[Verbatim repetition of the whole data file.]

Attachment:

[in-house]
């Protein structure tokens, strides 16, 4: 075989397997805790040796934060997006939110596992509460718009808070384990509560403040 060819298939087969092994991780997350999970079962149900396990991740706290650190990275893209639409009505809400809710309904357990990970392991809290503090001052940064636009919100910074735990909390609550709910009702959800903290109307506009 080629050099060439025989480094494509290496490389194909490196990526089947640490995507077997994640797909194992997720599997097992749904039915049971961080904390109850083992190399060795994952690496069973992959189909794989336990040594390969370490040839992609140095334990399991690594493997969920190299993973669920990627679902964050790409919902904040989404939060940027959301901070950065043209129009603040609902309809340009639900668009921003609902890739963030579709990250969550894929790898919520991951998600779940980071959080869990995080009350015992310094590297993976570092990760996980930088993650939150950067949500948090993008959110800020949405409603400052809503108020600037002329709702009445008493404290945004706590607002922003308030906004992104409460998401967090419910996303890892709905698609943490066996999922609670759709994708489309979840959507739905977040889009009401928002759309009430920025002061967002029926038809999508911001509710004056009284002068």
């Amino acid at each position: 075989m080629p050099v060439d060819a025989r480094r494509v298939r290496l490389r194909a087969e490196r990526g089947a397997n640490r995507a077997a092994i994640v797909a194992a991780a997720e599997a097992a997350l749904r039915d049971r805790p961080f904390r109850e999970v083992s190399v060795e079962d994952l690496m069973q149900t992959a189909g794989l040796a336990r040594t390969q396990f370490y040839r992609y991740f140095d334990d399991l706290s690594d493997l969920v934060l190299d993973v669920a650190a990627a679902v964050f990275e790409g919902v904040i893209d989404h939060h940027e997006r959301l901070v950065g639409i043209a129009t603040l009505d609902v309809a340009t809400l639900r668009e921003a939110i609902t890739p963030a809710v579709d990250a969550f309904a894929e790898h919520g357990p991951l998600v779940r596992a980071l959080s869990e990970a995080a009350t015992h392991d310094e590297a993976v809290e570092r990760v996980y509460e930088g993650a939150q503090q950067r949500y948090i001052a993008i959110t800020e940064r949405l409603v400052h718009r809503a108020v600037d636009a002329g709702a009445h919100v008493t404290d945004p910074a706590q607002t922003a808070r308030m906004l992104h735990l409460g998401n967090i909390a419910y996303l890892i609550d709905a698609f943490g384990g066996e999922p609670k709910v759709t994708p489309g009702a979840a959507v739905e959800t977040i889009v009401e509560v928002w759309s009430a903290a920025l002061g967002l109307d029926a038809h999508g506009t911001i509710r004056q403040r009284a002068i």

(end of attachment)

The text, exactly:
[in-house]
């Protein structure tokens, strides 16, 4: 075989397997805790040796934060997006939110596992509460718009808070384990509560403040 060819298939087969092994991780997350999970079962149900396990991740706290650190990275893209639409009505809400809710309904357990990970392991809290503090001052940064636009919100910074735990909390609550709910009702959800903290109307506009 080629050099060439025989480094494509290496490389194909490196990526089947640490995507077997994640797909194992997720599997097992749904039915049971961080904390109850083992190399060795994952690496069973992959189909794989336990040594390969370490040839992609140095334990399991690594493997969920190299993973669920990627679902964050790409919902904040989404939060940027959301901070950065043209129009603040609902309809340009639900668009921003609902890739963030579709990250969550894929790898919520991951998600779940980071959080869990995080009350015992310094590297993976570092990760996980930088993650939150950067949500948090993008959110800020949405409603400052809503108020600037002329709702009445008493404290945004706590607002922003308030906004992104409460998401967090419910996303890892709905698609943490066996999922609670759709994708489309979840959507739905977040889009009401928002759309009430920025002061967002029926038809999508911001509710004056009284002068």
């Amino acid at each position: 075989m080629p050099v060439d060819a025989r480094r494509v298939r290496l490389r194909a087969e490196r990526g089947a397997n640490r995507a077997a092994i994640v797909a194992a991780a997720e599997a097992a997350l749904r039915d049971r805790p961080f904390r109850e999970v083992s190399v060795e079962d994952l690496m069973q149900t992959a189909g794989l040796a336990r040594t390969q396990f370490y040839r992609y991740f140095d334990d399991l706290s690594d493997l969920v934060l190299d993973v669920a650190a990627a679902v964050f990275e790409g919902v904040i893209d989404h939060h940027e997006r959301l901070v950065g639409i043209a129009t603040l009505d609902v309809a340009t809400l639900r668009e921003a939110i609902t890739p963030a809710v579709d990250a969550f309904a894929e790898h919520g357990p991951l998600v779940r596992a980071l959080s869990e990970a995080a009350t015992h392991d310094e590297a993976v809290e570092r990760v996980y509460e930088g993650a939150q503090q950067r949500y948090i001052a993008i959110t800020e940064r949405l409603v400052h718009r809503a108020v600037d636009a002329g709702a009445h919100v008493t404290d945004p910074a706590q607002t922003a808070r308030m906004l992104h735990l409460g998401n967090i909390a419910y996303l890892i609550d709905a698609f943490g384990g066996e999922p609670k709910v759709t994708p489309g009702a979840a959507v739905e959800t977040i889009v009401e509560v928002w759309s009430a903290a920025l002061g967002l109307d029926a038809h999508g506009t911001i509710r004056q403040r009284a002068i």